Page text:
When I founded The Wellness Boulevard, I wanted to help others live and thrive with autoimmune disease or chronic illness. I wanted to talk about eating intuitively AND for medical restrictions. About how we could follow a healing diet without feeling restricted or deprived. I wanted to share how exercise could play a role in feeling good. About how it's important to find that optimal place of incorporating both professional care and natural or self-care.
All in all, I founded The Wellness Boulevard to help address what it might look like to live and thrive with autoimmune disease or chronic illness... to feel better and optimize the chance of healing.
But as I started building this platform, I noticed a problem pop up.
I wanted to talk to folks who were living with autoimmune disease... but only the ones who weren't defined by their diagnosis. The ones who rarely talked about their struggles, and kept trucking along like things were no big deal.
I didn't necessarily want to use words like chronic, or pain, or illness. I wanted to reach the "warriors" -- not the "sick ones".
I wanted to share blog posts about my experience with Takayasus Arteritis (a form of vasculitis characterized by inflammation of the blood vessels), but I was nervous to claim I had chronic illness or experienced any kind of chronic pain as a result.
Because I didn't want others to think I was using my diagnosis as an excuse.
If you're recognizing a pattern here, I'll cut to the chase.
I felt fine calling out an autoimmune disease.
I didn't feel fine talking about "chronic" anything.
I felt fine sharing about my diagnosis and what I've accomplished in the aftermath.
I didn't feel fine sharing about things I had to trade off or not do.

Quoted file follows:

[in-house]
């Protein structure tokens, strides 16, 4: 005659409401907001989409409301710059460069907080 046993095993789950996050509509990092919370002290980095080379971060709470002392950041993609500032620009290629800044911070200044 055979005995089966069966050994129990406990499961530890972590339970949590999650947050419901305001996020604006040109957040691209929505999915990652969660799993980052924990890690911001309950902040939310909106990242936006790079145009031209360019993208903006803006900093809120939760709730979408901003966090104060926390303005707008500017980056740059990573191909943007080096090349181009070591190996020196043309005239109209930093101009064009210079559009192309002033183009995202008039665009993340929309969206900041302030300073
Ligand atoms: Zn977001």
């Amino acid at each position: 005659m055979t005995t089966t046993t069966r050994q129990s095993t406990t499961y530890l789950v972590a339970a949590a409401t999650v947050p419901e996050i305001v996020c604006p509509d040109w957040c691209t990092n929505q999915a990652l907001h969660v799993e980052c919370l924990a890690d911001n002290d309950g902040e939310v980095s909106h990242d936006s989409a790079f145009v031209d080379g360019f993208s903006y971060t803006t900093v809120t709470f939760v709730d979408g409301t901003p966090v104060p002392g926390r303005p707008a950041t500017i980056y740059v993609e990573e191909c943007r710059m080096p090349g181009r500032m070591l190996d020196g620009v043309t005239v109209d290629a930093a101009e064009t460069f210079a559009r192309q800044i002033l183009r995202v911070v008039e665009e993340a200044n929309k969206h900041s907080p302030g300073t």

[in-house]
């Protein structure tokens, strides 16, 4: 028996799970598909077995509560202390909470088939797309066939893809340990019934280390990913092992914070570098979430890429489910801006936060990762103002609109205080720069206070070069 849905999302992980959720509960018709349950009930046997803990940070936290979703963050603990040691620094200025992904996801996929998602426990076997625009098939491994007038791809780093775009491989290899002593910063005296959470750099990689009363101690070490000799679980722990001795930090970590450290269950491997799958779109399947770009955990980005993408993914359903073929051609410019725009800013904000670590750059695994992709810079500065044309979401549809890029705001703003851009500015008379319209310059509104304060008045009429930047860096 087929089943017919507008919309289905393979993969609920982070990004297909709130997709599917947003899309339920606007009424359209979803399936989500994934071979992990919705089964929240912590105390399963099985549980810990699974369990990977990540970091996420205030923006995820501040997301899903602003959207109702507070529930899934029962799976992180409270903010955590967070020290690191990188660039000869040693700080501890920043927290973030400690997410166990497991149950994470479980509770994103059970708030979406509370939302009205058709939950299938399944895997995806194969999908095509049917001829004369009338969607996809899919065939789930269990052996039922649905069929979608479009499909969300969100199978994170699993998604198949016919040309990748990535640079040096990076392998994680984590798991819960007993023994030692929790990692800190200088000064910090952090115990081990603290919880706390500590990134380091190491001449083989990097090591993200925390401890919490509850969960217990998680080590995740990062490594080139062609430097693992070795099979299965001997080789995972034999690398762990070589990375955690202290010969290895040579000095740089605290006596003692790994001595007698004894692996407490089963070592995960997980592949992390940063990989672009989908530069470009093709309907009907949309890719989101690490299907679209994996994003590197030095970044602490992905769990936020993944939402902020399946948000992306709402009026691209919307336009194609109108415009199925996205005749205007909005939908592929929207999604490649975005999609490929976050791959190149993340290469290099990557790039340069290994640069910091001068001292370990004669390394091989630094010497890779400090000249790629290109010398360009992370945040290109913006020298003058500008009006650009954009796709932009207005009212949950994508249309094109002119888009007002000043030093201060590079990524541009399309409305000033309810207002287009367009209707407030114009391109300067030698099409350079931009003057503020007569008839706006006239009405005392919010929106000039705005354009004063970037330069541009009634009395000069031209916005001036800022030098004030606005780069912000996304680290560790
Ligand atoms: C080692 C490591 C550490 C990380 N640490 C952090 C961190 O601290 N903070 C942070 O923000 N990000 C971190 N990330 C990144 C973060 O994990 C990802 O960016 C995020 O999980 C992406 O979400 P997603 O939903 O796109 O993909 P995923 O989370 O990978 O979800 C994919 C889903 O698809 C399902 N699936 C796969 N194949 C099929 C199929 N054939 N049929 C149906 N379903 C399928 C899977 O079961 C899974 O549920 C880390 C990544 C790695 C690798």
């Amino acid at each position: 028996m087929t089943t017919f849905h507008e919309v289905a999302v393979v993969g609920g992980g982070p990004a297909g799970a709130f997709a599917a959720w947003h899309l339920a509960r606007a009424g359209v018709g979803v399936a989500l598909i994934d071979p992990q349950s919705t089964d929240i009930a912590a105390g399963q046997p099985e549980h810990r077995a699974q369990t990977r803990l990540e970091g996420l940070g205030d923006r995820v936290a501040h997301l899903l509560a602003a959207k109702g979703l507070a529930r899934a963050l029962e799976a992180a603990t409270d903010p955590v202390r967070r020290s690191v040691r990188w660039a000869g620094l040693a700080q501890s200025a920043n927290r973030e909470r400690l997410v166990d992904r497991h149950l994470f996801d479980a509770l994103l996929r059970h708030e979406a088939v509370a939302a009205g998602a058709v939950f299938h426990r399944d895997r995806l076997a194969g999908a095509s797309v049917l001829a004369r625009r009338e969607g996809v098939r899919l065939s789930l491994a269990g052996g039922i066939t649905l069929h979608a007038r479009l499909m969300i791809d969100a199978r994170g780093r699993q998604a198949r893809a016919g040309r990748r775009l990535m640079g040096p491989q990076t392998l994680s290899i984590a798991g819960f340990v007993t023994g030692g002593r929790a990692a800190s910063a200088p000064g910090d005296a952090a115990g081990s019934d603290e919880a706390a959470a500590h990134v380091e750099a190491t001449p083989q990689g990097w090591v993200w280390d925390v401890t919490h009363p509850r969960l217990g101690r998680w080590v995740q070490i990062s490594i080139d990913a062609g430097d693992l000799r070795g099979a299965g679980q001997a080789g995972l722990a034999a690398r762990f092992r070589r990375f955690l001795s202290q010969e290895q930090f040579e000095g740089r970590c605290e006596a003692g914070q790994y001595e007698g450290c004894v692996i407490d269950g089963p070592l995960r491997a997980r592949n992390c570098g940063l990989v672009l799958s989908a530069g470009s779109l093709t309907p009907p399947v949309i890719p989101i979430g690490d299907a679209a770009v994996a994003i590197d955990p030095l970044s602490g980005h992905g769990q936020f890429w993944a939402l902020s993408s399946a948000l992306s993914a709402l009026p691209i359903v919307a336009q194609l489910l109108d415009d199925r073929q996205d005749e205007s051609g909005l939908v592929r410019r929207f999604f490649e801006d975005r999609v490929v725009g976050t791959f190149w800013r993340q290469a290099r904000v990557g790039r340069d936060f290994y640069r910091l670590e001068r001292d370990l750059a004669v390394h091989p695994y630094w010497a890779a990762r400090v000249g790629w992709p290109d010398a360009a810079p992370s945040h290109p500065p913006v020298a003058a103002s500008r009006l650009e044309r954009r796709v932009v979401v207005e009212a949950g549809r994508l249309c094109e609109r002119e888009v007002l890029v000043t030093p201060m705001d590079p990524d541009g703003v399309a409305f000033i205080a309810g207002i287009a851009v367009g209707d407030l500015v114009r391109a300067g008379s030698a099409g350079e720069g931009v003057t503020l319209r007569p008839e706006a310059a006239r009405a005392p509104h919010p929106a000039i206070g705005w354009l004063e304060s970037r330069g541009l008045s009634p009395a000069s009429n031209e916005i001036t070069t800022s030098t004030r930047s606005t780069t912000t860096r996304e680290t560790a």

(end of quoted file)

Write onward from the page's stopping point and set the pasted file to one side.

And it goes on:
I wanted to talk about health and wellness... but only so long as I continued to look "strong", "tough", and "impressive" for what I've been able to do with the cards I've been dealt.
As soon as it came time to get vulnerable -- to write a post about things people with chronic illness would rather not hear or talk about my "life lost" and who I used to be before the diagnosis -- I froze.
Apparently, I felt it was "okay" to be sick... but only when I was thriving.
Only when having an autoimmune disease heightened what I've accomplished.
Only when I'm sharing the experiences I've made happen in spite of illness.
Only when "being sick" makes me look good, stand out in this positive light, or have a "claim to fame".
I thought it was "okay" to be sick... except when it made me vulnerable.
When there was weakness attached.
And I couldn't just "get over it".
When I'd force myself to rest rather than push.
Or stop working at 5PM even though entrepreneurs are supposed to work all night.
When I'd turn down plans with my husband because I didn't have the energy.
It felt "okay" to be sick... but only when I wasn't embarrassed.
When I wasn't afraid. Or disappointed in myself. When I wasn't questioning whether or not I'm enough.
Enough for my husband.
Enough for my clients.
Enough for my parents.
Enough for my (future) kids.
Enough for my friends.
Enough for myself.
It's "okay" to be sick... but only when I'm not questioning my strength.
Because if only I was X, or if only I did Y, or if only I tried Z.... I could overcome this illness sooner. I could have prevented this to begin with. I would not have deserved this pain at all. I would not have let this happen.
It's "okay" to be sick... but only when I am not actually sick.